The Bottom Line
Look, we really really needed the rain. But I think everyone in New Jersey is ready to see the sun again.
The remnants of Ian have brought a wide variety of messy conditions across New Jersey over the last five days. Just to recap:
—Rainfall ranged from just under 2 inches in southwestern New Jersey, to almost 8 inches along the coast.
—Top Wind Gusts on Sunday were just shy of 60 mph.
—Storm Surge peaked at 2 feet on Monday, leading to widespread moderate flooding of tidal waterways.
Despite the sloppy, soggy weather and some dramatic coastal flooding, not a single Flash Flood Warning was issued in New Jersey from this storm system. It was a slow soak — just what the drought doctor ordered. I expect some big improvements to our drought status when the newest report from the National Drought Mitigation Center comes out on Thursday.
We still have one more day of damp, unsettled weather. And one more round of localized minor coastal flooding. Don’t expect skies to really clear until Wednesday night. But then we will be treated to some beautiful, sunny, dry, mild weather through the rest of the workweek.
This is it, the grand finale of this stretch of dismal weather. The remnant low of Ian will finally kick out to sea Wednesday afternoon.
Until then, spotty to scattered showers will cross the state throughout the Wednesday daytime hours. Some steadier rain is possible to the north and east, with additional rainfall on the order of a half-inch. Meanwhile, to the south and west, I think we will enter a drying trend through the afternoon hours.
Don’t expect showers to completely wrap up in New Jersey until Wednesday evening. Let’s say we will turn dry by about 10 p.m.
Even if radar dries up, it will remain cloudy and breezy and somewhat misty. Temperatures will be a little better — lower 50s in the morning, upper 50s to around 60 in the afternoon.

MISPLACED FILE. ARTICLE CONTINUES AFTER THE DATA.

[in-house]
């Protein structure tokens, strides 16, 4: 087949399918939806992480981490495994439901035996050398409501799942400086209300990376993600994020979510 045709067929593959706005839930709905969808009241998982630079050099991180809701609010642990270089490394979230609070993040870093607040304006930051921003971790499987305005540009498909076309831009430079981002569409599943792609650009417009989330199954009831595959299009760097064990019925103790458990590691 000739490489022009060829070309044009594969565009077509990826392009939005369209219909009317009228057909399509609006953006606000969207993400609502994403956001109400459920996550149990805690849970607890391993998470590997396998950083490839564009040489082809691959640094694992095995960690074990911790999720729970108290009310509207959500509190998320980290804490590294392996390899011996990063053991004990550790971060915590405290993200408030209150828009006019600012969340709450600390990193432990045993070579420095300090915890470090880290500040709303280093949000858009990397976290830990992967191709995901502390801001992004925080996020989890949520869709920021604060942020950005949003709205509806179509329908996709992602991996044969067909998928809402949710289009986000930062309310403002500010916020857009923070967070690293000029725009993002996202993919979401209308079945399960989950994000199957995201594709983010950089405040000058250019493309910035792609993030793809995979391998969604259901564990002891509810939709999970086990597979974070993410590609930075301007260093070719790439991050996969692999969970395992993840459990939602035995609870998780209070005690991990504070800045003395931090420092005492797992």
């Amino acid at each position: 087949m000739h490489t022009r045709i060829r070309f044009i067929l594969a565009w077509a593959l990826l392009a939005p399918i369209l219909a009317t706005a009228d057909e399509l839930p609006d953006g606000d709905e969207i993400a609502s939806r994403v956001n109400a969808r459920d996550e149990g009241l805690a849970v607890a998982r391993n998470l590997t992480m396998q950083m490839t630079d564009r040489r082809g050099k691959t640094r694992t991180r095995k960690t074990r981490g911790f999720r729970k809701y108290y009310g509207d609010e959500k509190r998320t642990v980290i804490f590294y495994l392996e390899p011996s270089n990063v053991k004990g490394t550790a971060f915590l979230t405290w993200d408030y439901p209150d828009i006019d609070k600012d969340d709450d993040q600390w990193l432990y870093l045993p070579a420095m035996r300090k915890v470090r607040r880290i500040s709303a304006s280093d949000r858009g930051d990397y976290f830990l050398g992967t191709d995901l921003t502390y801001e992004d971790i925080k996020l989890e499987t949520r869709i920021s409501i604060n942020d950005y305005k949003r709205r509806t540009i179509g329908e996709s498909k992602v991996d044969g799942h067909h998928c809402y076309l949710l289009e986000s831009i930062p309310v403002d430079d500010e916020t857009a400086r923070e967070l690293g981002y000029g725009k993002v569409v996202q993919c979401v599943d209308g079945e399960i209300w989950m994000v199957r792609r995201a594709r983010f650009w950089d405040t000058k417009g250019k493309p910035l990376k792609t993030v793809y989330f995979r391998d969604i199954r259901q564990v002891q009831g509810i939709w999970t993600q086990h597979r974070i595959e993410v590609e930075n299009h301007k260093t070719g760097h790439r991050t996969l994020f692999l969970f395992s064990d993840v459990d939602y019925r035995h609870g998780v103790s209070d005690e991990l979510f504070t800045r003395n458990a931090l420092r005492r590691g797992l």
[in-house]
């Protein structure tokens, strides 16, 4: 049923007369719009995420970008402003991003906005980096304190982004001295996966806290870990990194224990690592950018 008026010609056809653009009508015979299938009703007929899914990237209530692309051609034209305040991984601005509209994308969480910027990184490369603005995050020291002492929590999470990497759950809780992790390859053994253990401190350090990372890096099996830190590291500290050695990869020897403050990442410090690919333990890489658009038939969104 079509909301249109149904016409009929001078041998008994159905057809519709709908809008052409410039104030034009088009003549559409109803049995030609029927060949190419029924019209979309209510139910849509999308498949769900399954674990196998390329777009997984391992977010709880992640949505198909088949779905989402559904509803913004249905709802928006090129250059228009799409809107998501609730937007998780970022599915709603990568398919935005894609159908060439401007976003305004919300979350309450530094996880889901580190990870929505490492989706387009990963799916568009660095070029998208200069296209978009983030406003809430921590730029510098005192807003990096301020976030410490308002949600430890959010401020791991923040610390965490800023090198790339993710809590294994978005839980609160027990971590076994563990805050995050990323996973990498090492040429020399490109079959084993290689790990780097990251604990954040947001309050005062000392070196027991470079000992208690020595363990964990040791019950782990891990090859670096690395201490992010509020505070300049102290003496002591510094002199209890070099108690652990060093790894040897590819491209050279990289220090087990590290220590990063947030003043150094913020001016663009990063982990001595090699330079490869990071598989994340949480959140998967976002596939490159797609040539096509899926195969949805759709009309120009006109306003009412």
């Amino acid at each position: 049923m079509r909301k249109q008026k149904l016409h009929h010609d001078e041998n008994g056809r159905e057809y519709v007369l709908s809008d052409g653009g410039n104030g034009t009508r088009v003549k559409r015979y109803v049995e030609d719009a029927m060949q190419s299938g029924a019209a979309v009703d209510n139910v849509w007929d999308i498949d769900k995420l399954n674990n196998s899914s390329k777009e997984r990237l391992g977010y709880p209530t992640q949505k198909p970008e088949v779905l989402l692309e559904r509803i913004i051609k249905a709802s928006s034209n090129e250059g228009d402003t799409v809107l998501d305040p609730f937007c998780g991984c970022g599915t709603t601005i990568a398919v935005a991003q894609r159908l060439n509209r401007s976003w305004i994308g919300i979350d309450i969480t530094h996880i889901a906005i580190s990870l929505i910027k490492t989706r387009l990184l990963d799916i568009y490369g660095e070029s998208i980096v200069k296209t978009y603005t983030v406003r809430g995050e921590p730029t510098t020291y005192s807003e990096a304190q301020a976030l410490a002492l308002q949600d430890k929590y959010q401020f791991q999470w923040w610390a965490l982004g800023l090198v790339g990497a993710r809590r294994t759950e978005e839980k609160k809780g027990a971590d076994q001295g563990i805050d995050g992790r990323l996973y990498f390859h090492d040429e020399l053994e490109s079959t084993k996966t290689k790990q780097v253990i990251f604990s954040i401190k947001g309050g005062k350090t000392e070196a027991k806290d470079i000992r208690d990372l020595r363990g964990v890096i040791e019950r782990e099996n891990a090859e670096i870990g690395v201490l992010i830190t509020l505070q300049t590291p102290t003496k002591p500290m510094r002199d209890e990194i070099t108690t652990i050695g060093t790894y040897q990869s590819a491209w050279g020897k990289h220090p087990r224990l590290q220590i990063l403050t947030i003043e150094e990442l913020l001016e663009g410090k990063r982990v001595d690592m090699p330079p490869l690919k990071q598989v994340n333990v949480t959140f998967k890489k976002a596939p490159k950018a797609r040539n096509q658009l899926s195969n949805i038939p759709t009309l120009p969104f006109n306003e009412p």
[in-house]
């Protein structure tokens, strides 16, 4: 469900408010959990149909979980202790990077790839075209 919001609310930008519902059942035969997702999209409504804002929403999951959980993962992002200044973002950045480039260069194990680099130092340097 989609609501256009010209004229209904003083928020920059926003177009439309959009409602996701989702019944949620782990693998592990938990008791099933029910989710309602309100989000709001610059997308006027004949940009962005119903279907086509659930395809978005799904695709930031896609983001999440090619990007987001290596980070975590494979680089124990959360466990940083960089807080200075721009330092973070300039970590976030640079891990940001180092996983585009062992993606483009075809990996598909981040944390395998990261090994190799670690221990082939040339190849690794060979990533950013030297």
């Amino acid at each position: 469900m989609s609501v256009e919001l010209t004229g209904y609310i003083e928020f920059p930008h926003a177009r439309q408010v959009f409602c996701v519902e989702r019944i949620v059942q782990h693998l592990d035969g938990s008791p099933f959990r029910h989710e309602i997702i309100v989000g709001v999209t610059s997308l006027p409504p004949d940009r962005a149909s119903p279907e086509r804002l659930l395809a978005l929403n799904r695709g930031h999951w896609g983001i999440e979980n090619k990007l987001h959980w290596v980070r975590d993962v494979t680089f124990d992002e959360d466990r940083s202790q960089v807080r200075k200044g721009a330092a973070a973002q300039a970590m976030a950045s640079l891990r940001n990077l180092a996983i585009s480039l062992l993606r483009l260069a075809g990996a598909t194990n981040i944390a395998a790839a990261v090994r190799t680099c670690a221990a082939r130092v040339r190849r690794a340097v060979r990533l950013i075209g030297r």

The coastal flooding picture also looks better. About one foot of water rise is enough to cause localized minor category flooding. High tide will be around 4 p.m. along the Atlantic Ocean and about three hours later for back bays.
As showers exit Wednesday evening, clouds and fog will break apart. (Mainly between Midnight and daybreak.) Low temperatures will dip into the lower 50s.
On behalf of all New Jerseyans, I would like to give a special warm welcome back to the sun!
I’m calling Thursday “mostly sunny,” although there will be some fair-weather clouds dotting the sky along the way. Temperatures will be mild, maxing out in the lower 70s — just a hair above normal for early October.
Winds will be light. Weather will be completely dry. And the seas will calm down too. All around, a beautiful day.
Friday starts off equally great. Look for a mix of sun and clouds, with highs again in the 70s.
However, Friday is also a cold front day. As the leading edge of a cooler, drier air mass arrives Friday afternoon, a brisk northwest wind will kick up. Nothing too ferocious — gusts may top 20 mph.
In addition, model guidance suggests a few showers may fire up too. Nothing prolonged or heavy. Best chance of raindrops looks to be central and southern New Jersey.
The Weekend & Beyond
Cooler air settles in for the Columbus Day Weekend. But with abundant sunshine and completely dry weather, it’s going to be a nice stretch of fall weather.
Saturday morning looks pretty chilly, as temps dip into the 30s and 40s. I’m still thinking northwestern New Jersey (at least) could experience some patchy frost to start the weekend.
Highs on Saturday will reach about 60 degrees. That is about 10 degrees below normal. So you might need a jacket all day, although the sunshine will cut through the chill quite a bit.
Sunday warms to the lower-mid 60s. Monday pushes closer to 70 degrees. Both days will also be bright and sunny.
You will notice that our weather thoroughly dries out again in the long-range forecast. Hopefully the rainfall surplus we have earned from Ian’s remnants will carry us for a while. Barring any tropical developments, we have only one chance of substantial rainfall coming through the midpoint of October.
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